‘Virus gonna virus’ — regardless of what government does – Locked-down California runs out of reasons for surprising surge of COVID
Virus gonna virus gonna virus gonna virus https://t.co/XNGToLqzn2
— Alex Berenson (@AlexBerenson) December 25, 2020
Technical writing class assignment on California found side by side pic.twitter.com/EjqjT3JVCi
— Stop Addressing Me By My Firstname! (@jtbearbella) December 25, 2020
Locked-down California runs out of reasons for surprising surge
OAKLAND, Calif. — California has had some of the toughest restrictions in the country to combat the coronavirus, from a complete ban on restaurant dining to travel quarantines and indoor gym closures.
It hasn’t been enough.
America’s most populous state has become one of the nation’s worst epicenters for the disease, setting new records for cases, hospitalizations and deaths almost every day.
At more than 100 new daily cases per 100,000 residents, California’s case rate is second only to that in Tennessee, according to the nonprofit tracking site Covid Act Now — though it’s a state that does not mandate mask wearing and allows indoor gatherings of up to 10 people. The website Covid Exit Strategy shows a 97 percent rise in Covid throughout California, which has gone in the opposite direction from its West Coast counterparts, Oregon and Washington.
In Los Angeles, officials have said all along that people were gathering too often. They blamed celebrations and postseason viewing parties when the Dodgers and Lakers won championships this fall.
Some have blamed the strict rules themselves, saying that cooped-up Californians couldn’t take it any longer and decided they need to live their lives. Others have said congregant settings remain a severe concern in a housing-constrained state, especially in low-income communities where residents live in tight quarters and must continue to work in-person to survive.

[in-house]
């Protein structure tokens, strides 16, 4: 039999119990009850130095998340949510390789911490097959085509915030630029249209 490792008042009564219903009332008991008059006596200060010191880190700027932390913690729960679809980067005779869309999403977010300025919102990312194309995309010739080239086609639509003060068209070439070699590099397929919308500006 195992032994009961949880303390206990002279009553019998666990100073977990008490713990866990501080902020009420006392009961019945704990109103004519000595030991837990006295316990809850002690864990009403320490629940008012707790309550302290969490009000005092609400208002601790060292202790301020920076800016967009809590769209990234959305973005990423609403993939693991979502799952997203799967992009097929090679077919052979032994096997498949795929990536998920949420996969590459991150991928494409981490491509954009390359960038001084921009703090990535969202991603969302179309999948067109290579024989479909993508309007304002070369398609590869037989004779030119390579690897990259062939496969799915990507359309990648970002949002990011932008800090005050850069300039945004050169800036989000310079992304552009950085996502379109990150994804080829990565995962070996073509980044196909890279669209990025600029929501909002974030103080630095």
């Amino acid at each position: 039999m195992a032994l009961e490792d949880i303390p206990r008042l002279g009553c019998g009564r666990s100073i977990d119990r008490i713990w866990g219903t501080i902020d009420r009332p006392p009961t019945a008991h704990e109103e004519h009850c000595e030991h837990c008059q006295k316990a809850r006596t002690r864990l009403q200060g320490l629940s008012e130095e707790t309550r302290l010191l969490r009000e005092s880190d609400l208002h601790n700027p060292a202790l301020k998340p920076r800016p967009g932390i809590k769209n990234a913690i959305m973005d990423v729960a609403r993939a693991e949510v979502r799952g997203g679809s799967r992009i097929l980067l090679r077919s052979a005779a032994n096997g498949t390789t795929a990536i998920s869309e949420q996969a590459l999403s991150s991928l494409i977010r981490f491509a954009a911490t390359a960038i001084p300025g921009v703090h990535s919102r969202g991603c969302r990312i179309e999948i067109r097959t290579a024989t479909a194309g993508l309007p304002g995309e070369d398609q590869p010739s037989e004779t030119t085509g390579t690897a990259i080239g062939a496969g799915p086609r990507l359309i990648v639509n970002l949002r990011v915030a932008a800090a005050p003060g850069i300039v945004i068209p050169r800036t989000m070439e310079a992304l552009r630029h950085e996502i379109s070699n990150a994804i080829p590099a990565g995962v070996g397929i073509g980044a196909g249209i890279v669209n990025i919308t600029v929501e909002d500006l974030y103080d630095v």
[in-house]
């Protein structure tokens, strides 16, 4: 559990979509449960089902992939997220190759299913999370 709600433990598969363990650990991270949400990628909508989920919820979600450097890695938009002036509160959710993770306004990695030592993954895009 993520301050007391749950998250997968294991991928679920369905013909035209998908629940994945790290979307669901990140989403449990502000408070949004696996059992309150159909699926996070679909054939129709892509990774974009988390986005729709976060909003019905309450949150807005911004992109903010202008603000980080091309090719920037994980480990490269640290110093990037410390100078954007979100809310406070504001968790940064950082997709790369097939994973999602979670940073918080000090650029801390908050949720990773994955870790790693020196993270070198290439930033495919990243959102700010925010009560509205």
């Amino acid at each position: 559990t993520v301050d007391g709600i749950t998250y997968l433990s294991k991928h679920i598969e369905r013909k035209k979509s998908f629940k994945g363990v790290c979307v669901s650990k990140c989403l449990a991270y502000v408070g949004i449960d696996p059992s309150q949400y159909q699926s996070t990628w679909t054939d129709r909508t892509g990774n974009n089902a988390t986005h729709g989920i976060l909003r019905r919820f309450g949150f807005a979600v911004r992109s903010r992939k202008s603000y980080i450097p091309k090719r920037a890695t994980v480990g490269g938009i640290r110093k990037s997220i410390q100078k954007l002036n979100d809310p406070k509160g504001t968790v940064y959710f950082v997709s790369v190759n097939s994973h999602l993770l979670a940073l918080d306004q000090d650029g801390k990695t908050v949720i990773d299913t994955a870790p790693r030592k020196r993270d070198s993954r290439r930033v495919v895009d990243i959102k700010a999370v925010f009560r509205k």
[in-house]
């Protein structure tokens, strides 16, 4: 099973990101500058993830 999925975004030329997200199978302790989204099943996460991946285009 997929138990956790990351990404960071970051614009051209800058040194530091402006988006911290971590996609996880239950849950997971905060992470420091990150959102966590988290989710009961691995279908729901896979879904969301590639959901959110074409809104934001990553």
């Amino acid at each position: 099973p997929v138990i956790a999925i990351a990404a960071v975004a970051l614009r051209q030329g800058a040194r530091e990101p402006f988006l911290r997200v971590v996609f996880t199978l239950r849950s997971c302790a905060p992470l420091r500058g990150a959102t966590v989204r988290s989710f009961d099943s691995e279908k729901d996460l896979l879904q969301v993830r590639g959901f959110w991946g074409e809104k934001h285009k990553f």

The state hasn’t employed strict enforcement and has relied on its regulatory agencies to cite the worst-offending establishments in spot cases. But it has no real hammer against people gathering or engaging in everyday social activities, and many local law enforcement agencies have made a point of declaring they will not become the stay-at-home police.
“It’s a big state. We get big numbers when things go wrong,” said George Rutherford, professor of epidemiology and statistics at the University of California, San Francisco.
In the biggest shopping month of the year, parking lots at malls and retail centers are packed. Such stores are among the few indoor operations allowed to stay open with stated capacity limits. Mobility data from Google suggests that Newsom’s December stay-home orders have barely made a dent in keeping people home compared to previous months, though the baseline doesn’t say whether it may have tamped down traffic compared to last December.
Rutherford doesn’t think the general population fully grasps the seriousness of the current surge. “People think they can negotiate with the virus,” he said. “Here’s a hint: They can’t.”